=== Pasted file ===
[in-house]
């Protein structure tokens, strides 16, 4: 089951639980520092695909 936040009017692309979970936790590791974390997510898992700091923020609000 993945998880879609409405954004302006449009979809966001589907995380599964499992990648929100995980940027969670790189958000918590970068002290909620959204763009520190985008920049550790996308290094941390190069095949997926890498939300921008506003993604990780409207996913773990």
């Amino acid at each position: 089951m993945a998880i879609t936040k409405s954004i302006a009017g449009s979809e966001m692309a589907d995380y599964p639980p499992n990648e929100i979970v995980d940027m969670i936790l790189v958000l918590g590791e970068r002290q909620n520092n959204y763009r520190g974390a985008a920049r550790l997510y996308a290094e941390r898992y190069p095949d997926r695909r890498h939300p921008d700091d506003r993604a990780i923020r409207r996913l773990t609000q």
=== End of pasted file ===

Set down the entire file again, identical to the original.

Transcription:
[in-house]
């Protein structure tokens, strides 16, 4: 089951639980520092695909 936040009017692309979970936790590791974390997510898992700091923020609000 993945998880879609409405954004302006449009979809966001589907995380599964499992990648929100995980940027969670790189958000918590970068002290909620959204763009520190985008920049550790996308290094941390190069095949997926890498939300921008506003993604990780409207996913773990």
């Amino acid at each position: 089951m993945a998880i879609t936040k409405s954004i302006a009017g449009s979809e966001m692309a589907d995380y599964p639980p499992n990648e929100i979970v995980d940027m969670i936790l790189v958000l918590g590791e970068r002290q909620n520092n959204y763009r520190g974390a985008a920049r550790l997510y996308a290094e941390r898992y190069p095949d997926r695909r890498h939300p921008d700091d506003r993604a990780i923020r409207r996913l773990t609000q």